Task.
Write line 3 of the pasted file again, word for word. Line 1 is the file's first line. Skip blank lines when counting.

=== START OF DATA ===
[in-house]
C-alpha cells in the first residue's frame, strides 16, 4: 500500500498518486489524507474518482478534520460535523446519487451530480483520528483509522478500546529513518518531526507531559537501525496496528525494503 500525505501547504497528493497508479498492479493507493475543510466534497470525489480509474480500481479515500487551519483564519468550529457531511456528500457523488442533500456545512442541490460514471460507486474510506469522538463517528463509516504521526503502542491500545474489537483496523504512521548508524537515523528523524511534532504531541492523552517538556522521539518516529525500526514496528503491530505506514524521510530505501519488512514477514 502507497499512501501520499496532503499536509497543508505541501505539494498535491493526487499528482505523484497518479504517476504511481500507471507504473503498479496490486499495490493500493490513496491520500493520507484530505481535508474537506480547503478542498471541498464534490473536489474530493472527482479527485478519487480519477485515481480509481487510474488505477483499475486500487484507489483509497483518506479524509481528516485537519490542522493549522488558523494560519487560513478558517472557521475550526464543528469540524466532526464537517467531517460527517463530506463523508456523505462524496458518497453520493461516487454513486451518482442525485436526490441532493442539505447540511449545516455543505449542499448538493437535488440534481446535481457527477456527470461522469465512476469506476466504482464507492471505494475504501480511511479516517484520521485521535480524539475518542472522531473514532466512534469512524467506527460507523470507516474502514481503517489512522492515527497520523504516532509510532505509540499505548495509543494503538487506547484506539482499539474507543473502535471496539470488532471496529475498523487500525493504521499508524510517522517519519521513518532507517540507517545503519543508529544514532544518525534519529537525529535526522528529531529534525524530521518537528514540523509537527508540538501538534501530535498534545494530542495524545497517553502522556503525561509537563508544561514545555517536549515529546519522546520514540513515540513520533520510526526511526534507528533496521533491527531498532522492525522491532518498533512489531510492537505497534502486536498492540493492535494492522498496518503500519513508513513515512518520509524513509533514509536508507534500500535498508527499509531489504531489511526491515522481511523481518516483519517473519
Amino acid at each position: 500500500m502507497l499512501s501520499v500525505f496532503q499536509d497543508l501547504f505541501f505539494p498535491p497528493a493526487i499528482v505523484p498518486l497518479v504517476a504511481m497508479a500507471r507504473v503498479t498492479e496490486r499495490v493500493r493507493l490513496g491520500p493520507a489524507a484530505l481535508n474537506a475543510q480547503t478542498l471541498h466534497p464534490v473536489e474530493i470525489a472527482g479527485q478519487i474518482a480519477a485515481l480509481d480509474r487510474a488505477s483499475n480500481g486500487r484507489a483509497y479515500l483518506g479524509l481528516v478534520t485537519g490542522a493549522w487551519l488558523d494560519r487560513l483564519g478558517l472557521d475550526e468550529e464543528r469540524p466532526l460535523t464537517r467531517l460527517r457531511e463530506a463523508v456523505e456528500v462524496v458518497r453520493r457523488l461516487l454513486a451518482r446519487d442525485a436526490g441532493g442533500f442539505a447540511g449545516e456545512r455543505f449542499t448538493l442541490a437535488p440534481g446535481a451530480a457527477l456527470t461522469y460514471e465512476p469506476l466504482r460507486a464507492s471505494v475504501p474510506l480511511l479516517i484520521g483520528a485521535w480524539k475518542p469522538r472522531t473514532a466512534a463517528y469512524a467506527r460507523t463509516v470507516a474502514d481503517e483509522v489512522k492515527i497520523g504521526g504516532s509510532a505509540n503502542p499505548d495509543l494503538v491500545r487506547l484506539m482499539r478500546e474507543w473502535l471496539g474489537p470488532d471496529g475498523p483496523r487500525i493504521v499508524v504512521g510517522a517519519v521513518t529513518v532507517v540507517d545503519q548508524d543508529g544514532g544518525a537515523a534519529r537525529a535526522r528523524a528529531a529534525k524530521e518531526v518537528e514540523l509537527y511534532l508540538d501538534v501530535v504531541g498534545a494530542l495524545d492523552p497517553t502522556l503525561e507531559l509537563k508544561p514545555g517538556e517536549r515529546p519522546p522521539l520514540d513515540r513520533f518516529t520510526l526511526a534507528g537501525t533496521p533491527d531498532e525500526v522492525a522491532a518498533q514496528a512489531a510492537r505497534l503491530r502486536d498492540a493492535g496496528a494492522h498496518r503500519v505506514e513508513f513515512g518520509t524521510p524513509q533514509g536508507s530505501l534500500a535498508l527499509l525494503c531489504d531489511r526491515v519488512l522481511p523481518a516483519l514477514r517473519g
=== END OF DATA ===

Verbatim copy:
Amino acid at each position: 500500500m502507497l499512501s501520499v500525505f496532503q499536509d497543508l501547504f505541501f505539494p498535491p497528493a493526487i499528482v505523484p498518486l497518479v504517476a504511481m497508479a500507471r507504473v503498479t498492479e496490486r499495490v493500493r493507493l490513496g491520500p493520507a489524507a484530505l481535508n474537506a475543510q480547503t478542498l471541498h466534497p464534490v473536489e474530493i470525489a472527482g479527485q478519487i474518482a480519477a485515481l480509481d480509474r487510474a488505477s483499475n480500481g486500487r484507489a483509497y479515500l483518506g479524509l481528516v478534520t485537519g490542522a493549522w487551519l488558523d494560519r487560513l483564519g478558517l472557521d475550526e468550529e464543528r469540524p466532526l460535523t464537517r467531517l460527517r457531511e463530506a463523508v456523505e456528500v462524496v458518497r453520493r457523488l461516487l454513486a451518482r446519487d442525485a436526490g441532493g442533500f442539505a447540511g449545516e456545512r455543505f449542499t448538493l442541490a437535488p440534481g446535481a451530480a457527477l456527470t461522469y460514471e465512476p469506476l466504482r460507486a464507492s471505494v475504501p474510506l480511511l479516517i484520521g483520528a485521535w480524539k475518542p469522538r472522531t473514532a466512534a463517528y469512524a467506527r460507523t463509516v470507516a474502514d481503517e483509522v489512522k492515527i497520523g504521526g504516532s509510532a505509540n503502542p499505548d495509543l494503538v491500545r487506547l484506539m482499539r478500546e474507543w473502535l471496539g474489537p470488532d471496529g475498523p483496523r487500525i493504521v499508524v504512521g510517522a517519519v521513518t529513518v532507517v540507517d545503519q548508524d543508529g544514532g544518525a537515523a534519529r537525529a535526522r528523524a528529531a529534525k524530521e518531526v518537528e514540523l509537527y511534532l508540538d501538534v501530535v504531541g498534545a494530542l495524545d492523552p497517553t502522556l503525561e507531559l509537563k508544561p514545555g517538556e517536549r515529546p519522546p522521539l520514540d513515540r513520533f518516529t520510526l526511526a534507528g537501525t533496521p533491527d531498532e525500526v522492525a522491532a518498533q514496528a512489531a510492537r505497534l503491530r502486536d498492540a493492535g496496528a494492522h498496518r503500519v505506514e513508513f513515512g518520509t524521510p524513509q533514509g536508507s530505501l534500500a535498508l527499509l525494503c531489504d531489511r526491515v519488512l522481511p523481518a516483519l514477514r517473519g